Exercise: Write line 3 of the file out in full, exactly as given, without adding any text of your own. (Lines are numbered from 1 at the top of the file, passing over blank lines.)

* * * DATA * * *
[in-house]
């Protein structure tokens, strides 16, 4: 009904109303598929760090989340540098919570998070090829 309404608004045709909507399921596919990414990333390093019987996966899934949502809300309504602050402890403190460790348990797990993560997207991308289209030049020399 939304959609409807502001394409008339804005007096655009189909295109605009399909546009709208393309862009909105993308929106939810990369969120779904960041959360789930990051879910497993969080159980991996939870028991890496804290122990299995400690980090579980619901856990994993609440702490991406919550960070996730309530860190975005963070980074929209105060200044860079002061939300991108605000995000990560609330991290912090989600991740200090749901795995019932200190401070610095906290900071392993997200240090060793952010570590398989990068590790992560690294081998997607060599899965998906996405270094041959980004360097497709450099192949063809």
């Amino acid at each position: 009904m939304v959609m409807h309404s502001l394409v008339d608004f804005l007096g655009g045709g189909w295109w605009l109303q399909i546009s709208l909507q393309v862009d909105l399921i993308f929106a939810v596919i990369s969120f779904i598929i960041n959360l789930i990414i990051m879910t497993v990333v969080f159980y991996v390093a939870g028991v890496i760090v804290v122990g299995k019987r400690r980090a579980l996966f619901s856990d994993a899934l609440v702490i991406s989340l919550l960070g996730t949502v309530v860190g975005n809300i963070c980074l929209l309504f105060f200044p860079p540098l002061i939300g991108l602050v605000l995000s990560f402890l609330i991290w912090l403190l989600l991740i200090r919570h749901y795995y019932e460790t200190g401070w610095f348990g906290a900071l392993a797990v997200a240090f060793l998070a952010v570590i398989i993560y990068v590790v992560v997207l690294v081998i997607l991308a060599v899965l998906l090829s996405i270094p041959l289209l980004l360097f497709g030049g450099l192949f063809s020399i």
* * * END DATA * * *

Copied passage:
């Amino acid at each position: 009904m939304v959609m409807h309404s502001l394409v008339d608004f804005l007096g655009g045709g189909w295109w605009l109303q399909i546009s709208l909507q393309v862009d909105l399921i993308f929106a939810v596919i990369s969120f779904i598929i960041n959360l789930i990414i990051m879910t497993v990333v969080f159980y991996v390093a939870g028991v890496i760090v804290v122990g299995k019987r400690r980090a579980l996966f619901s856990d994993a899934l609440v702490i991406s989340l919550l960070g996730t949502v309530v860190g975005n809300i963070c980074l929209l309504f105060f200044p860079p540098l002061i939300g991108l602050v605000l995000s990560f402890l609330i991290w912090l403190l989600l991740i200090r919570h749901y795995y019932e460790t200190g401070w610095f348990g906290a900071l392993a797990v997200a240090f060793l998070a952010v570590i398989i993560y990068v590790v992560v997207l690294v081998i997607l991308a060599v899965l998906l090829s996405i270094p041959l289209l980004l360097f497709g030049g450099l192949f063809s020399i």